By John Rohde // SoonerSports.com
From the jump, let it be understood the name “Superman” was designated for the play itself, not for the man who made the play. No matter, because in the eyes of many Oklahoma football fans, former Sooners uber defender Roy Williams often was Superman.
There have been many great plays in the Oklahoma-Texas series at the Cotton Bowl in Dallas during the Bob Stoops era, which began in 1999. None was greater than when Superman took flight on Oct. 6, 2001, when No. 3-ranked Oklahoma held a 7-3 lead over No. 5-ranked Texas with 2:06 remaining in the game.
The Longhorns were about to start a drive at their own two-yard line because Texas safety Nathan Vasher inexplicably opted to down a pooch punt six feet short of the goal line rather than letting the ball bounce into the North end zone for a touchback to give UT the ball at the 20-yard line.
The game had been a defensive showdown from both sides to that point, so there seemed little chance the Longhorns would be able to advance the ball 98 feet, let alone 98 yards for a go-ahead touchdown.
“Let’s just get a completion. Let’s get the drive started,” Simms said in a sideline huddle before the Texas offense trotted out to the line of scrimmage. “I saw I had one-on-one coverage on my right side with our (wide receiver) Roy Williams. So I drop (back) thinking, ‘I’m OK. I’m protected. I’m not hot (being blitzed).’ ”
Arguably the nation’s best collegiate defender at the time, the 6-foot, 221-pound Williams was considered a “hybrid,” which meant he could play just about any defensive position from end to strong safety.
Williams lined up as the right outside linebacker on the play. When the ball was snapped, OU linebacker Teddy Lehman took two steps forward then bluffed a blitz. This created an open path for Williams to run between the left guard and tackle and make a bee-line for the left-handed Simms.
Williams might not have been able to leap tall buildings in a single bound, he was able to leapfrog Texas running back Brett Robin, who wound up barely scrapping Williams’ legs as he flew over.
“I did see your (OU’s) Roy Williams about to blitz (before the snap), but I also saw the OU coaches yell at Roy the last time he blitzed and jumped earlier in the game,” Simms said. “I will say I wasn’t expecting him to jump again, nor was I expecting him to hit me at all.”
I will say I wasn’t expecting him to jump again, nor was I expecting him to hit me at all.
Former Texas QB Chris Simms
A horizontal Williams dove over Robin and was about to pounce on Simms, whose original plan was to take a three-step drop while looking in the right flat for UT’s Roy Williams. Simms wound up taking a two-and-a-half-step drop.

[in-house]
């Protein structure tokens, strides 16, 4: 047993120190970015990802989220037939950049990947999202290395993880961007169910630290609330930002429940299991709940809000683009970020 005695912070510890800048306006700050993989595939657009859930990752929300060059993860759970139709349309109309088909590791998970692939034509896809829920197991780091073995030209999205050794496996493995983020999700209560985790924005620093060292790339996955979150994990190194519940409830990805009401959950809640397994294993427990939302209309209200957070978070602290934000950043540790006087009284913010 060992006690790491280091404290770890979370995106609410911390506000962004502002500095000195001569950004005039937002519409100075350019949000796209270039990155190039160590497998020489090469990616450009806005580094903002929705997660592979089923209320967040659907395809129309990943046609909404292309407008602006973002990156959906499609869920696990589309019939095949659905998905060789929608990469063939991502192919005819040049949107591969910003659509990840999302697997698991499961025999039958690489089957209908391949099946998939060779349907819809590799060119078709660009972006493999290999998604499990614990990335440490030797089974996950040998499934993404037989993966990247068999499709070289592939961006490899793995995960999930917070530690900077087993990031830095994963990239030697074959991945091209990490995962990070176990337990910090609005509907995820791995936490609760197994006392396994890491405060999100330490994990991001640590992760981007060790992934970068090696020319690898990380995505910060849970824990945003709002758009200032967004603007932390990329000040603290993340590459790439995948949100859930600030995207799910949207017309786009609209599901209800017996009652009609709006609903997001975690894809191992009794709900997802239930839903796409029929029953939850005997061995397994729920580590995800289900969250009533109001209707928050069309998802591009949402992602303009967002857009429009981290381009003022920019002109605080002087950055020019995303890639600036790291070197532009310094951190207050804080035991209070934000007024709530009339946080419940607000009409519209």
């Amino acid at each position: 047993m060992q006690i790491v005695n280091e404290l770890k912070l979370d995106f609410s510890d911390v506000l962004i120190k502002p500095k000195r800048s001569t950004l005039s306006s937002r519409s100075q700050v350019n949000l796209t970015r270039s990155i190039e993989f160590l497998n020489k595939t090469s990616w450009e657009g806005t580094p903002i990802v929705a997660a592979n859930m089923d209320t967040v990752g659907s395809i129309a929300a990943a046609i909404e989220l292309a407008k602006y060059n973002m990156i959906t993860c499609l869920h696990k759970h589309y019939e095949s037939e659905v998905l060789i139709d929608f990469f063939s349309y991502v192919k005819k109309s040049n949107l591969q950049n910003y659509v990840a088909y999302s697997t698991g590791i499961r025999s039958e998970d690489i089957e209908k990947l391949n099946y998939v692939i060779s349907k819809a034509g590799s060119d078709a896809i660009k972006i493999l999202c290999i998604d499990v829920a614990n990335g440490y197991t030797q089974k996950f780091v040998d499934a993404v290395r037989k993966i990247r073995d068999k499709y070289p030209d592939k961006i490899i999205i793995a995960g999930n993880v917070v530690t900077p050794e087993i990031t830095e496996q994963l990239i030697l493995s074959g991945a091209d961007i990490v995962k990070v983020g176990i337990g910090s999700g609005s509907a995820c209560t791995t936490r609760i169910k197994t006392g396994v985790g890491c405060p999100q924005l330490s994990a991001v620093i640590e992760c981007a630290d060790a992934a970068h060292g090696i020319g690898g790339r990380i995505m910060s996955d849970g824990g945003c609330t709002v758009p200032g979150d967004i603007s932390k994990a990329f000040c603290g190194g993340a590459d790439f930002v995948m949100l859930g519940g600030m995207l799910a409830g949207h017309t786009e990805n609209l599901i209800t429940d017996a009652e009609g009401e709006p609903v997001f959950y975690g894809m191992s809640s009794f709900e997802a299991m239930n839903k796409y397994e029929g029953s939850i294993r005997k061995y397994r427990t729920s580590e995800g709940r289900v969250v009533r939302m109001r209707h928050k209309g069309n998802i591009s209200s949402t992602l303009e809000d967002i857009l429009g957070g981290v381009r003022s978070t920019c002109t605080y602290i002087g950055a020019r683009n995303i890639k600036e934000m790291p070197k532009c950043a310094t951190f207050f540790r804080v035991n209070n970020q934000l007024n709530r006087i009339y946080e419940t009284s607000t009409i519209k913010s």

Though he was airborne at the time, OU’s Roy Williams still assumed the normal tackling position with both arms ready to wrap around Simms, albeit flying at eye level.
“I knew I was going to have to get rid of the ball quickly and throw a fastball,” Simms explained. “When I wind up (to throw), the big guy jumps over the top. He then put me on a number of bad highlights (replayed) from there on out.”
Williams said he wasn’t trying to knock the ball away from Simms, whose left arm was cocked. Williams’ right hand happened to hit the ball, and the ball happened to flutter into the waiting arms of Lehman, who ran two yards into the end zone to give OU a 14-3 lead with 2:01 left.
“I remember getting up and seeing Teddy running into the end zone and everybody running over to him,” Williams said. “All I’m doing is looking up into the crowd (in the Texas end zone) and giving them the hook ’em horns down. That’s pretty much what I did.”
Because the ball was out of Simms’ hand before his arm had moved forward, technically it was a two-yard fumble return rather than an interception. “Whatever you want to call it, we scored and won the game,” Williams said. “First, I have to give all thanks and credit to Nathan Vasher for muffing that punt and them getting the ball on their two-yard line. He was our greatest teammate that day.”
It also was a great day for Williams. Just 15 seconds after the Superman play, he intercepted a Simms pass in the middle of the field. Earlier in the contest, Williams scooped up the ball after Andre Woolfolk had blocked a field-goal attempt.
As for Robin, “He took it maybe as hard as I did,” Simms said. “He felt like he let me down, the offense down by not making the block. I’ve never looked at it that way at all. We were all doing our best and unfortunately, sometimes even when you’re doing your best, things don’t work out.”